How effective are ear drops or sprays for removing or aiding the removal of ear wax in adults and children?
A single study suggested that applying ear drops for 5 days may result in a greater likelihood of complete wax clearance when compared with no treatment at all (number needed to treat to benefit = 8). However, it was not possible to draw conclusions on whether one type of active treatment was more effective than another and there was no evidence of a difference in efficacy between oil‐based and water‐based active treatments. There was no evidence to show that using saline or water alone was better or worse than commercially produced cerumenolytics. Equally, there was also no evidence to show that using saline or water alone was better than no treatment. Adverse effects were not common. The products included either oil‐based drops (triethanolamine polypeptide, almond oil, benzocaine, chlorobutanol), water‐based drops (docusate sodium, carbamide peroxide, phenazone, choline salicylate, urea peroxide, potassium carbonate), saline (salty water) or water alone.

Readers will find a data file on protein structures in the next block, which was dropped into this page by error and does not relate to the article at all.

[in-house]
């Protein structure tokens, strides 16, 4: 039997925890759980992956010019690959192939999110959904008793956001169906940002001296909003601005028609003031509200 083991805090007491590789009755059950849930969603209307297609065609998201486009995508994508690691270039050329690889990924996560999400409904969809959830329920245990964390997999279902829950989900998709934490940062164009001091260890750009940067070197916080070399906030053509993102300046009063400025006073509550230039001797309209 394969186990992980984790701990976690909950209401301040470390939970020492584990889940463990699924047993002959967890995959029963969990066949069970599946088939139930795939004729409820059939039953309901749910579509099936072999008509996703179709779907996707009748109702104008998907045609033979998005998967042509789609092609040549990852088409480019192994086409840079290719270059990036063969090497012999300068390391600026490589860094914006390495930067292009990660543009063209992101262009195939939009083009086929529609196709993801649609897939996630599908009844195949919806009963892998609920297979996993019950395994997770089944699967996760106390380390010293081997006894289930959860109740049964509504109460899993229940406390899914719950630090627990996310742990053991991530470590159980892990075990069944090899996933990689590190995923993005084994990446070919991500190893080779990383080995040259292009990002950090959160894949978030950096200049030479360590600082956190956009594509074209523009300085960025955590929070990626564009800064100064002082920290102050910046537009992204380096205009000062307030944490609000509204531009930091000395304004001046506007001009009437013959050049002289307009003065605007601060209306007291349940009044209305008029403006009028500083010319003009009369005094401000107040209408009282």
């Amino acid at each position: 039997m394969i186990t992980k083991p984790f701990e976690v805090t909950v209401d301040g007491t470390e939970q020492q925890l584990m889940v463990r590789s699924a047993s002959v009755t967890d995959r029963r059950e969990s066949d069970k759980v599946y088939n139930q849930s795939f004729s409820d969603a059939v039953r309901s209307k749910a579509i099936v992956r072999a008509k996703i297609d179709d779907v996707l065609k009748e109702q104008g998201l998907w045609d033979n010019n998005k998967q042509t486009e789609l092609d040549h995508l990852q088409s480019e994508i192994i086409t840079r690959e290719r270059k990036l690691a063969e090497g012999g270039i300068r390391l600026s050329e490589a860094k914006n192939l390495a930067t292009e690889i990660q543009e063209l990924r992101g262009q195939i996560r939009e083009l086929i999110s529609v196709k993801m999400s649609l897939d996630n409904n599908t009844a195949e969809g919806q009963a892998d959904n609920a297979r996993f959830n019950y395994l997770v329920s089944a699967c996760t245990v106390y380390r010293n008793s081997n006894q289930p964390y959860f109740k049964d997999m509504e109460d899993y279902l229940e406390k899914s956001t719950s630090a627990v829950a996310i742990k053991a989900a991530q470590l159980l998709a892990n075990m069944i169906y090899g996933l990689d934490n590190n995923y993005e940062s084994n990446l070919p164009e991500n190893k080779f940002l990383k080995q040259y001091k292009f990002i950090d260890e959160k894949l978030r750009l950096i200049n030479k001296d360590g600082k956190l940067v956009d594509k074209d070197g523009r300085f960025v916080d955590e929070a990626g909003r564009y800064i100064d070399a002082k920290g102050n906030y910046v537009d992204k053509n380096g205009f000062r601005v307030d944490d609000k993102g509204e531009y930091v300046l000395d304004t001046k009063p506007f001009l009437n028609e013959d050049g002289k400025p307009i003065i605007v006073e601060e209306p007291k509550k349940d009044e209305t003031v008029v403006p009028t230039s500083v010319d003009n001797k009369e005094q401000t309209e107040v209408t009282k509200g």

For both wax clearance and adverse effects, the quality of the evidence was rated as low. Nine of the studies were more than 15 years old.
Ear wax is a normal bodily secretion that can become a problem when it obstructs the ear canal. Symptoms attributed to wax (eg, deafness, pain) are among the most common reasons for patients to present to primary care with ear trouble.
Cochrane Systematic Review
Aaron K et al. Ear drops for the removal of ear wax. Cochrane Reviews, 2018, Issue 7. Art. No.: CD012171.DOI: 10.1002/14651858. CD012171.pub2. This review contains 10 studies involving 623 participants (900 ears).